The Rise & Rise Of The Colour Ereader
The Amazon Kindle, an e-book reader, was created and produced by Amazon.com. this amazing product would allow users to carry around their whole library in a compact form and read whever they liked, plus they could download new publications anywhere in the world as long as they could connect to the internet. The original Kindle launched in November of 2007 at a cost of $399 and sold out within 5 hours. This amazing product remained out of stock until April of 2008. It feature 250 MB of internal memory and was the only Kindle produced that featured an expandable memory with an SD card.
Kindle 2 was launched in February 2009, with more advanced features such as text to speech options so text could be read aloud. This had a whopping 2GB memory of which 1.4 GB was accessible to the user. Amazon boasted that Kindle 2 could hold 1500 non illustrated books.
Other launches of the ereader included the Kindle DX, which was launched in May 2009 and had a larger screen that supported PDF files. In addition, you could rotate the screen when the Kindle was turned on its side, and was 3G enabled, which meant it was wireless and could connect to the web.
In July 2010, Amazon launched the Kindle DX Graphite, which was a 3rd generation but did not have a wireless option.
Kindle 3 came onto the market in July 2010 with two versions, a Wi-Fi version and a 3G Wi-Fi version. It was available in two colours, white and graphite. Kindle 3 is the current option available in stores right now at special prices, with incredible packages.
Kindle 3 is smaller, lighter and faster, is incredibly slim, can hold 3500 books, and you can read for a month without re charging. One version features 3G wireless, which allows you to download books anywhere. The screen looks exactly like paper, so it’s easy to read and you can still read in bright sunlight. It uses E Ink technology, which provides amazing screen contrast and displays ink particles electronically.
You can access blogs, take your documents with you as well as reading PDF documents.
Prices have dropped and you can grab a new Kindle 3 from just £111.
You download your chosen books, and with the kindle 3 you can downloads and start reading within 60 seconds, which is incredible. Kindle operates in monochrome, which to some users limits its capabilities, especially if you have downloaded books with pictures and illustrations.
Kindles popularity has risen year on year and although figures were never officially released by Amazon it is believed that they sold over 8 million kindles in 2010. As the Kindle advances with technology, more and more people want one.
The Nook e Book
Now there is something on the market, which rivals Kindles popularity.
Nook Colour, produced by Barnes and Noble is a 7-inch touch screen LCD colour e reader. Nook does not feature e- ink, which makes it a tablet device as well as a reader. Nook Colour also supports media such as video and audio and is Wi-Fi enabled. Yes, you would think it is a run of the mill tablet, but you can lend and borrow books to other users, plus Nook is created to support Android applications so is very flexible.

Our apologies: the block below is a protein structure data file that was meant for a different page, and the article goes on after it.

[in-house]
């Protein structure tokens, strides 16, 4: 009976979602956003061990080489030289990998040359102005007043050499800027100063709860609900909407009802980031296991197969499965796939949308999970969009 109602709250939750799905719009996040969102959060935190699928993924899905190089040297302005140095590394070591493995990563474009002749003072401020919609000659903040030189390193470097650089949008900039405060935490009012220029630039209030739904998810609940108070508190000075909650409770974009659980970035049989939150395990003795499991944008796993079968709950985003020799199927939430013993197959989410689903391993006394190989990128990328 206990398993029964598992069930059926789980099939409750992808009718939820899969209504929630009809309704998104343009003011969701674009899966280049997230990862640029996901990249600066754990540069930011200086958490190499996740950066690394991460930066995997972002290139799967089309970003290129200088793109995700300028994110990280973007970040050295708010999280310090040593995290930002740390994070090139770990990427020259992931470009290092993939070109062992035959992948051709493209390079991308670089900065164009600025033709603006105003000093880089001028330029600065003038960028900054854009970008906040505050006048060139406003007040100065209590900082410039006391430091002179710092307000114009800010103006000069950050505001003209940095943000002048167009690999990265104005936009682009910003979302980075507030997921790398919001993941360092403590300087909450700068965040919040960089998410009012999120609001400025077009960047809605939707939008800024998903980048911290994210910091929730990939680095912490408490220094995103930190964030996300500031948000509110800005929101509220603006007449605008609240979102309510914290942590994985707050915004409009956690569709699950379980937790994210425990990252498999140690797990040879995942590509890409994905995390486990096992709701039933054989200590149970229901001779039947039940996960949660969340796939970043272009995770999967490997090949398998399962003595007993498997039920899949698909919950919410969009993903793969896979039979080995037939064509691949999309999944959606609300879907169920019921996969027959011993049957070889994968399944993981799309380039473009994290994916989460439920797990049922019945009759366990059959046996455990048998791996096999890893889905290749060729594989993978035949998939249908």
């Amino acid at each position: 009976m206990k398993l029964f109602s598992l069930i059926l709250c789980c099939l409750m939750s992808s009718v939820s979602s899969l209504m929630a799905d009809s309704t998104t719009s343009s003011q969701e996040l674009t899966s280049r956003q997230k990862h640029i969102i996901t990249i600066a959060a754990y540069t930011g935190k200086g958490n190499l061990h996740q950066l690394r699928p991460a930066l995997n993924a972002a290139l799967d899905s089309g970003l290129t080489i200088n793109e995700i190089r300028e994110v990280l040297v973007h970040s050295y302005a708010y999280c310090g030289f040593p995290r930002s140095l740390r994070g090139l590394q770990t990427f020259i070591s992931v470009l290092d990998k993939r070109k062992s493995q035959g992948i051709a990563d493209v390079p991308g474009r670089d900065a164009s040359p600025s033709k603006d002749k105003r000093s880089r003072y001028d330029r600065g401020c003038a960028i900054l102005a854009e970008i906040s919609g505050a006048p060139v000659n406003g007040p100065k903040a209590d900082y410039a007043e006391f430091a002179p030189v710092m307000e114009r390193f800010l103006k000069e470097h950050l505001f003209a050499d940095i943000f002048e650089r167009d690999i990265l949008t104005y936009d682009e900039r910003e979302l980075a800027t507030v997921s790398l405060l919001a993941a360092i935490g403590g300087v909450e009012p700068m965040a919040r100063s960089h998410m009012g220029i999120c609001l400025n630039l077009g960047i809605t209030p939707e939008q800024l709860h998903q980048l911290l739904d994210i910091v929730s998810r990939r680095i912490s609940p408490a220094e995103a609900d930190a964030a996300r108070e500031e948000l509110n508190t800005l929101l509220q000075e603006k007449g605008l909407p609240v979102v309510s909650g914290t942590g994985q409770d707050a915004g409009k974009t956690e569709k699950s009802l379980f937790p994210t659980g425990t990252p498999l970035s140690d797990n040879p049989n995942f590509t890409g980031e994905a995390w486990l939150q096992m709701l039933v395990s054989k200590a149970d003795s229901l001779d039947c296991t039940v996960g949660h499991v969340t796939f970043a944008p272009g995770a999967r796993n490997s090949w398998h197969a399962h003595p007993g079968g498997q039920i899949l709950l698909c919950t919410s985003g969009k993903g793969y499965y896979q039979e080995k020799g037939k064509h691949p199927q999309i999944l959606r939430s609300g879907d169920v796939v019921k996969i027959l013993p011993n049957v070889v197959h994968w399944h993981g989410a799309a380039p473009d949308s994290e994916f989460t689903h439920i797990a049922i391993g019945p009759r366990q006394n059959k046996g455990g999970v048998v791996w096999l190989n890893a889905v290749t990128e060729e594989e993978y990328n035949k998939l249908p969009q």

This colour reader has had incredible reviews, and tops the charts in terms of colour e readers.
You have access to over 2 million books, which you can download from the Nook bookstore. Full colour magazines are available which feature special extras and you can subscribe to. You’ll find thousands of apps you can downloads like you would an iPhone or Android phone to keep you entertained, informed and allow you to shop or perform processes. The Nook offers inter changeable frames in different colours and styles. You can email and watch your favourite videos, and this full colour e reader is incredible value, at around £249. It is cheaper than an iPad, and it probably does the same amount or more than that.
In fact, the Nook Colour has taken on the iPad and had sold 3 million units from its launch in November 2010 to March 2011. It was a bold statement for Barnes and Noble to produce a full colour tablet which although wasn’t marketed as a tablet did everything the other tablets on the market did, yet priced it a lot lower to come in line with the likes of the Kindle.
Nook vs. Kindle vs. iPad
What do you really want out of an e reader? Do you want to be able to basically download and read books, no fuss, and no fancy stuff? A tablet that is light and compact? Then you should go for Kindle.
If you want something that is state of the art, and provides a quick user interface with amazing colours and access to thousands of videos, websites, media with wireless capabilities, then you should go for the iPad. If you want all of the above but don’t want to fork out hundreds for the privilege, the Nook colour is perfect for you. Android has come a long way and equals the power and performance of Apple Products.
Will the popularity and features of the Nook decrease sales of Kindle? Possibly. Like anything, these products will always have their loyal followers, which will fight to the death. Then a new fad appears on the scene and everyone becomes a fan. Other companies are producing colour e readers but nowhere near the standard of the Nook and nowhere near the price.
Who is the next big player in E readers?
Apple promises you can read books on the ipad, yes that’s true. ZZbooks have created an advanced e-reader at around £99 and Next book have produced one for about £114, but it seems as hard as everyone tries Nook Book seems to be taking the top slot. Who knows the next version of the Kindle may be an all dancing all singing, colour, laser, media supporting reader. But then it wouldn’t be a reader would it? It would be a normal tablet.
Personally I like nothing more than to look at all my actual books on the shelves, yes they sit there for years gathering dust because I don’t “have time” to read them. So I wouldn’t probably appreciate a Kindle as a gift, I’d rather have a NOOK colour J